The doomed Ethiopian Airlines Boeing 737 Max that crashed and killed 157 people last month reportedly had its angle-of-attack sensor damaged on takeoff from a foreign object or bird.
The damaged sensor went on to trigger inaccurate data and resulted in the pilots turning the anti-stall software – known as MCAS – off, but it re-engaged and pushed the jet downwards, aviation sources close to the investigation told ABC News.
The pilots are said to have tried to manually bring the nose of the plane back up before restoring power but they were unable to regain control – ultimately resulting in the plane crashing to the ground.
It was not immediately clear whether the crew intentionally re-deployed the MCAS system, which was designed to push the nose of the 737 MAX down to prevent a stall but which is suspected of exacerbating a different scenario linked to two recent crashes.
A person with knowledge of the aircraft said the system cannot re-activate itself unless prompted by pilots. One possibility is that the crew may have re-activated MCAS in an attempt to reduce the forces on the control column, or because they were unable to adequately trim the plane manually.
Boeing warned against speculation ahead of a preliminary report, while Ethiopian investigators could not be reached for comment.
Boeing’s anti-stall software is at the center of investigations into last month’s Ethiopian Airlines crash and a Lion Air accident in Indonesia in October.
Ethiopia is due to release its first report on Thursday.
No significant new technical issues have so far emerged in the Ethiopian investigation beyond those already being addressed by Boeing through updated software in the aftermath of the Lion Air crash, a person familiar with the findings said.
People close to the Ethiopian investigation have said the anti-stall software – which automatically pushes the aircraft’s nose down to guard against a loss of lift – was activated by erroneous ‘angle of attack’ data from a single sensor.
The investigation has now turned towards how MCAS was initially disabled by pilots, in line with part of a cockpit checklist procedure, but then appeared to start working again before the jet plunged to the ground, the people said.
A directive issued after the Indonesian crash instructed pilots to use two cut-out switches to disengage the system in the event of problems and then leave them switched off.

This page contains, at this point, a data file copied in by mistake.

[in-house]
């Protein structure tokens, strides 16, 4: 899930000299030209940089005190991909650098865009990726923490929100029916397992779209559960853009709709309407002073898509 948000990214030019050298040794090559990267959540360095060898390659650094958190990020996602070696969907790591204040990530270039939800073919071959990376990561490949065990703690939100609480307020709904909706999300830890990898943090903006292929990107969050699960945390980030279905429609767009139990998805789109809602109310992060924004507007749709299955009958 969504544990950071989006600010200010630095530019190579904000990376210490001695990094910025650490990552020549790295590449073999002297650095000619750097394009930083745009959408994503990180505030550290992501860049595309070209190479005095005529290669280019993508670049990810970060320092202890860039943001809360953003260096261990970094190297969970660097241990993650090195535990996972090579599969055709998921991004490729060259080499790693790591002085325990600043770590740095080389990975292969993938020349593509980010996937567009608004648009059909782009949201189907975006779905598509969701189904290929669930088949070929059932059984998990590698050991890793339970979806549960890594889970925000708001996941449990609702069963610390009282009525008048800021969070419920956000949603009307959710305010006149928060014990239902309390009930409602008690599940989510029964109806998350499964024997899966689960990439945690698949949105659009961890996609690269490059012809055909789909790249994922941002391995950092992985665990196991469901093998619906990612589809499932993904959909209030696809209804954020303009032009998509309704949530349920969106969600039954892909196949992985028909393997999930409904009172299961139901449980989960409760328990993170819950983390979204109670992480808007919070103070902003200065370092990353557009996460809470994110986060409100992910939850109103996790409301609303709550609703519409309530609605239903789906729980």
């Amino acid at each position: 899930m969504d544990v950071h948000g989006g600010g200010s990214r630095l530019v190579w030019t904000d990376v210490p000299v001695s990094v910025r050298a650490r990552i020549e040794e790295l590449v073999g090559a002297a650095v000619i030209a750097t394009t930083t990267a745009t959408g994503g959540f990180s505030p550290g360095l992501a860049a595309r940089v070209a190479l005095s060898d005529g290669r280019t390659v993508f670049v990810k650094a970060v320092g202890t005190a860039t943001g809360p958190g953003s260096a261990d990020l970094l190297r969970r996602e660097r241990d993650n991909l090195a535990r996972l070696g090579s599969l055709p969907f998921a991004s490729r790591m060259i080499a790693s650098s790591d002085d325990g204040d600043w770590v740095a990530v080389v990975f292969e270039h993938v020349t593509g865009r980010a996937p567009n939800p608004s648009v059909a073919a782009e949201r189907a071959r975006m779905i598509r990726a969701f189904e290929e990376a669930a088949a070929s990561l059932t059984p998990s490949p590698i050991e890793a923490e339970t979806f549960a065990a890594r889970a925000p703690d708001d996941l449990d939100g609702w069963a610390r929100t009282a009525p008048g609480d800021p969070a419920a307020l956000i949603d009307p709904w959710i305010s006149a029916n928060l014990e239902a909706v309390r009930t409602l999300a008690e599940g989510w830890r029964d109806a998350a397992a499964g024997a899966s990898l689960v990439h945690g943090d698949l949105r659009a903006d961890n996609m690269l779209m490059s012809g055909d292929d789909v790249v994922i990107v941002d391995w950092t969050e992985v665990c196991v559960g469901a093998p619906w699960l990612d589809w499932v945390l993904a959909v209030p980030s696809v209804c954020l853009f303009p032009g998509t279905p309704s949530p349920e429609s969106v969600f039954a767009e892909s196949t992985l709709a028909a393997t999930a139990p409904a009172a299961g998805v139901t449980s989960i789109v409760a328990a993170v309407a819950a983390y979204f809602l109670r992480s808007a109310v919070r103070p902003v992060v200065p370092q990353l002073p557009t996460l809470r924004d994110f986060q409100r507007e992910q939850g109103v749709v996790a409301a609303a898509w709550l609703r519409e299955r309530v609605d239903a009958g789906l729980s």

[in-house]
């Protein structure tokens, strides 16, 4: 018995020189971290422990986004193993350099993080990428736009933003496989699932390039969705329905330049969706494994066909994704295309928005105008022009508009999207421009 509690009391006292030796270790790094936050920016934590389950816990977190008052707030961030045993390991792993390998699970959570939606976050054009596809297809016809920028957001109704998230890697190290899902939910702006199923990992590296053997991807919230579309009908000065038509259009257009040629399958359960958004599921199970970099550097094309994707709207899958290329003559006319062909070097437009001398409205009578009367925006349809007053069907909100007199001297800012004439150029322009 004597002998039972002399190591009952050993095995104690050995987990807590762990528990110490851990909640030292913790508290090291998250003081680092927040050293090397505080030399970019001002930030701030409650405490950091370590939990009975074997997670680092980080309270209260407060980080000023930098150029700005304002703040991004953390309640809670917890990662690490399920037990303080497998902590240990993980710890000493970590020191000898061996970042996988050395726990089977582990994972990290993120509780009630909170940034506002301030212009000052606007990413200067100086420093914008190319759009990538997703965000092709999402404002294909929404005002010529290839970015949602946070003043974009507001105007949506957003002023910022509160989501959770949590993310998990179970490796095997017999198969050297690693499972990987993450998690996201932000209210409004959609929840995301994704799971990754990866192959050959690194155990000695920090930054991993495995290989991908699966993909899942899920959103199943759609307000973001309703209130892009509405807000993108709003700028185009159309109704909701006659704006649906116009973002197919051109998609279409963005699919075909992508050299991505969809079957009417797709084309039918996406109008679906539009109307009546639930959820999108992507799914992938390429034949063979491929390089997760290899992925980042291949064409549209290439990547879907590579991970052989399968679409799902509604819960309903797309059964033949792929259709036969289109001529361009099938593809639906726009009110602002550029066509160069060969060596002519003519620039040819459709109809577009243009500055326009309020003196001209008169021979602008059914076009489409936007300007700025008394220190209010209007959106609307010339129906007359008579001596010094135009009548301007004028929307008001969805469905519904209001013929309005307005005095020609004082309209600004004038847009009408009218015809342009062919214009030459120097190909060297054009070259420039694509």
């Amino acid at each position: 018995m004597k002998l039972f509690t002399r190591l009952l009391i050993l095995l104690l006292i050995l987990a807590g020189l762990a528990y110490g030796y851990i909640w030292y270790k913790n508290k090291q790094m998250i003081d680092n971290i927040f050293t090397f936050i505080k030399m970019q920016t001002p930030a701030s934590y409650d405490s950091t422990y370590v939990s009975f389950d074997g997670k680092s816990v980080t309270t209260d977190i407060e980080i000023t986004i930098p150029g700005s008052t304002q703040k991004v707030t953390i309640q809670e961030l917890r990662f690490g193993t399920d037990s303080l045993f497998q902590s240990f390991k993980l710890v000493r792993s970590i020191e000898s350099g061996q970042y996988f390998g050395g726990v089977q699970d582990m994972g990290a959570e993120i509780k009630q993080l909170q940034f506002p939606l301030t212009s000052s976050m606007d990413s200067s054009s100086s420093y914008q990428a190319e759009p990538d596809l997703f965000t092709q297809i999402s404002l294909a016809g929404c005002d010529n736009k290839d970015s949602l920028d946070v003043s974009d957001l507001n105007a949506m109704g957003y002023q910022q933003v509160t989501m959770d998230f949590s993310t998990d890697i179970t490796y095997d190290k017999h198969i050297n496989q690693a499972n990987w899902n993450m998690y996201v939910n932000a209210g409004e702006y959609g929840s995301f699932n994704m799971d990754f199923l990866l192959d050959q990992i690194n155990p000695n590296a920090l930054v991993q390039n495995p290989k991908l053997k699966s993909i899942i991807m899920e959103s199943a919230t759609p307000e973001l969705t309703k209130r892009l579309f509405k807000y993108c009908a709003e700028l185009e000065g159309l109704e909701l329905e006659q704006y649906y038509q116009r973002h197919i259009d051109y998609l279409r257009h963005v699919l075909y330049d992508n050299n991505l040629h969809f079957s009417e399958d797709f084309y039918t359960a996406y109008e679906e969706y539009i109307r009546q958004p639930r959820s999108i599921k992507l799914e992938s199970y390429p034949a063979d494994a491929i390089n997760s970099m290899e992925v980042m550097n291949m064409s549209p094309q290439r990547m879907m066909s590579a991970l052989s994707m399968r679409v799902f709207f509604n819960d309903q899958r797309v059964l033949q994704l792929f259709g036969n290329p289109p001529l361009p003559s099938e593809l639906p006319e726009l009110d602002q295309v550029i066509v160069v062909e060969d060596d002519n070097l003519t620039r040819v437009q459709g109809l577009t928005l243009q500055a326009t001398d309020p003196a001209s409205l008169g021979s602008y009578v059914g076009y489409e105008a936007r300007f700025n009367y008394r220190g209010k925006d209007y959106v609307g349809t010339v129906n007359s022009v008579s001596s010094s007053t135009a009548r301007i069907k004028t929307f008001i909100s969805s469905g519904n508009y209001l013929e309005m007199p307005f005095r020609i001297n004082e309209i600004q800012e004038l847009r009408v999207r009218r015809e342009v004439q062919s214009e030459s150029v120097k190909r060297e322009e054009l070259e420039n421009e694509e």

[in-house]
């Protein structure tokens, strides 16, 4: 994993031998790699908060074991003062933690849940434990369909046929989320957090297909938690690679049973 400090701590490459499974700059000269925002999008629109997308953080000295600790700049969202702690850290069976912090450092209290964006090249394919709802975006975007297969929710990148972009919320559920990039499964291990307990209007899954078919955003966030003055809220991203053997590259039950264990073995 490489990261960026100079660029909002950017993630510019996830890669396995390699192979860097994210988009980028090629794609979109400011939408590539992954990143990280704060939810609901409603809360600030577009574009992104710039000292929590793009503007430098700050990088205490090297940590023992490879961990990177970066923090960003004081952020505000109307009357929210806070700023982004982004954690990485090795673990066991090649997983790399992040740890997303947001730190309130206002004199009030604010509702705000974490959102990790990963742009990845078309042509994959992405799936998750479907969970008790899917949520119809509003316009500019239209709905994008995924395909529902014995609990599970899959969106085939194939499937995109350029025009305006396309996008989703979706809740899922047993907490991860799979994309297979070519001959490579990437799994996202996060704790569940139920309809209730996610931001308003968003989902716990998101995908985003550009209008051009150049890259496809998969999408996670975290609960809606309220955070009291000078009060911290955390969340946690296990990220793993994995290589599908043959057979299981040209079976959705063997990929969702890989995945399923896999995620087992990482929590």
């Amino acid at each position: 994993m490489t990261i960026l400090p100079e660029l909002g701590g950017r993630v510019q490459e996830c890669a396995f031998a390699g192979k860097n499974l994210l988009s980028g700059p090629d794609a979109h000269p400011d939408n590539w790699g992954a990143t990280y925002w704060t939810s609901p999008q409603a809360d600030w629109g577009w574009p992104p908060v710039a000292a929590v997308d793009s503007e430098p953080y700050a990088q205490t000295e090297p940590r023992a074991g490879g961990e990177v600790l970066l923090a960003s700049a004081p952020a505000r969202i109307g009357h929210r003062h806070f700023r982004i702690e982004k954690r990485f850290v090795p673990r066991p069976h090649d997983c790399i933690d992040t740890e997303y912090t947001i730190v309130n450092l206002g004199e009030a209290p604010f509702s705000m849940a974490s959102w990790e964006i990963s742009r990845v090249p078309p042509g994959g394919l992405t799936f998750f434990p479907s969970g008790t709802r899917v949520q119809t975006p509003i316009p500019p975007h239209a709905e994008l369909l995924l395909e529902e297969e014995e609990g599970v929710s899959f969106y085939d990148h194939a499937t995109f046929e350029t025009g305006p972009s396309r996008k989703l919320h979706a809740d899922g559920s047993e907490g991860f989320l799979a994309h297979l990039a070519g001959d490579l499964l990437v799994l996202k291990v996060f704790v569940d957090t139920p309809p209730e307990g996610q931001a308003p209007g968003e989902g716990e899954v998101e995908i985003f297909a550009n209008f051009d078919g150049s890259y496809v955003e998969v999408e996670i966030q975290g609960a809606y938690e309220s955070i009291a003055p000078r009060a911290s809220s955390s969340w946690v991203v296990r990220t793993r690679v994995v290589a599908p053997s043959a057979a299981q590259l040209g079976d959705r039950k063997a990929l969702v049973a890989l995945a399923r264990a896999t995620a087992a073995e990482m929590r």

Officials briefed on the matter said a key question is when did the pilots at the helm of the Ethiopian Airlines 737 MAX disengage the MCAS system and did they do it too late to regain control of the airplane.
Two people briefed on the matter said the system is not designed to resume operations unless the crew acts and the crew may have unintentionally re-engaged the system as it desperately tried to pull the plane out of its nose-down descent.
They cautioned the data was still being reviewed and that the findings were preliminary.
The U.S. Federal Aviation Administration and National Transportation Safety Board declined to comment.
Boeing is working to submit an upgrade of the software to the U.S. regulators in a couple of weeks and adding extra training.
Investigators will also look at whether the crew carried out procedures in full, including a recommendation to steady the plane’s nose using the trim system before turning software off.
The pilots maneuvered the plane back upwards at least two times before hitting the stabilizer cut-out switches to disable the system, a person familiar with the matter said.
However, initial flight data indicates the aircraft was flying nose-heavy and not in a ‘neutral’ attitude when pilots hit the stabilizer cutout switches to disable the MCAS system, the person added, making the situation harder to manage.
After the pilots turned off MCAS, the airplane over the next few minutes gained roughly 2,000 feet, but dived into the ground after the MCAS system re-engaged, a source told Reuters.
Safety experts stress accidents are usually caused by a combination of factors and the probe is at an early stage.